Fired Morgan Stanley Broker-Restaurateur Files $30 Mln Complaint
Kerry Moy, a million-dollar producer with a reputation as a bon vivant restaurateur and musician in Los Angeles, has filed an arbitration complaint against Morgan Stanley seeking $30 million for wrongful termination, unjust enrichment and other claims.
The termination cost Moy his 34-year career as a wirehouse broker and more than $100 million of assets from customers reluctant to follow him to Western International Securities, where he is now registered as an independent investment adviser, according to Robert Girard, a plaintiffs’ lawyer who is representing him.
“This had nothing to do with his securities career, but they panicked and rushed to judgment to get themselves dismissed from a lawsuit between Moy and one of his business partners concerning restaurants,” Girard said of Morgan Stanley. “They were hit with a trumped-up failure to supervise charge and, suspiciously, his employment is terminated after that.”
A Morgan Stanley spokeswoman did not immediately respond to a request for comment on the arbitration complaint that Moy filed last Thursday.
Moy’s BrokerCheck record includes a $14 million lawsuit in December 2018 in Los Angeles County Superior Court naming Morgan Stanley as a cross-defendant and alleging “misrepresentation” about investments by a limited partnership Moy was involved with.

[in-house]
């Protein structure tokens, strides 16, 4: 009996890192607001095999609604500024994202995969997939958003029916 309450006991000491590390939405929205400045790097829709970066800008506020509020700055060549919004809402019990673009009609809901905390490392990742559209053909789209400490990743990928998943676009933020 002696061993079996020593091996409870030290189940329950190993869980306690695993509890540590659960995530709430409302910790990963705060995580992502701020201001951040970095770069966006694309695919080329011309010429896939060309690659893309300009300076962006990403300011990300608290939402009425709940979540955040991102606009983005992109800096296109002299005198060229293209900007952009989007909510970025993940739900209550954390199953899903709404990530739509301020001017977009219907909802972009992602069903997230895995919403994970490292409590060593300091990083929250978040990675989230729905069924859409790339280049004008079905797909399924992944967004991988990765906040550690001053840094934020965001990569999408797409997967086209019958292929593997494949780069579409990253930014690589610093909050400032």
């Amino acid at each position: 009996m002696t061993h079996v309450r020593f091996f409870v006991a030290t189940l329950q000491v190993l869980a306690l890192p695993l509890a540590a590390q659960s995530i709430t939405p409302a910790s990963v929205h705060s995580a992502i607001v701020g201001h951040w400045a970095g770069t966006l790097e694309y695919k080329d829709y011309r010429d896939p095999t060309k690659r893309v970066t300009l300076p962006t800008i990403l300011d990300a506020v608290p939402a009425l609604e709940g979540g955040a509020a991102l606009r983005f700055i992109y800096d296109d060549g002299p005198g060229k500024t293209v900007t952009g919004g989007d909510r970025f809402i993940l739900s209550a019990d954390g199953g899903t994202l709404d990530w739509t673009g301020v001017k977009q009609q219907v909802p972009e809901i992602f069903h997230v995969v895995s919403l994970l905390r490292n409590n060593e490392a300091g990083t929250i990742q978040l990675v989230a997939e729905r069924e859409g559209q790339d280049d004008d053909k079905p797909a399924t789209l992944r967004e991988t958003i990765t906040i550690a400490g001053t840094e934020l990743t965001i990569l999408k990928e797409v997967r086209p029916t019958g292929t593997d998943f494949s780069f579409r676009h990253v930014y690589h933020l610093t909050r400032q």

The broker’s dismissal appears to represent a change in the litigation-sensitive securities industry for successful brokers who were often protected from compliance peccadillos before the financial crisis.
“I’ve seen major producers fired after 20 to 30 years if the firm decides he or she could expose the firm,” Girard said.
Moy’s restaurant career was widely publicized in several national and local articles, and was likely known by Morgan Stanley when they recruited him in 2012 from Merrill Lynch, where he had worked since the start of his brokerage career in 1984, according to Girard. The firm also had earlier approved the outside business activities that he had disclosed, he said.
In addition to seeking $10 million in compensatory damages for “unjust enrichment” by holding on to much of Moy’s book, Morgan Stanley owes damages based on contractual law and under California labor code public policy law due to a “makeshift” investigation and the “rush to judgment,” according to Girard’s account of the arbitration filing.
It also seeks dismissal, or pro-rata diminution, of the $350,000 promissory note balance Moy owes Morgan Stanley, and expungement and re-proposal of the cause and explanation of his employment separation on his U-5 form.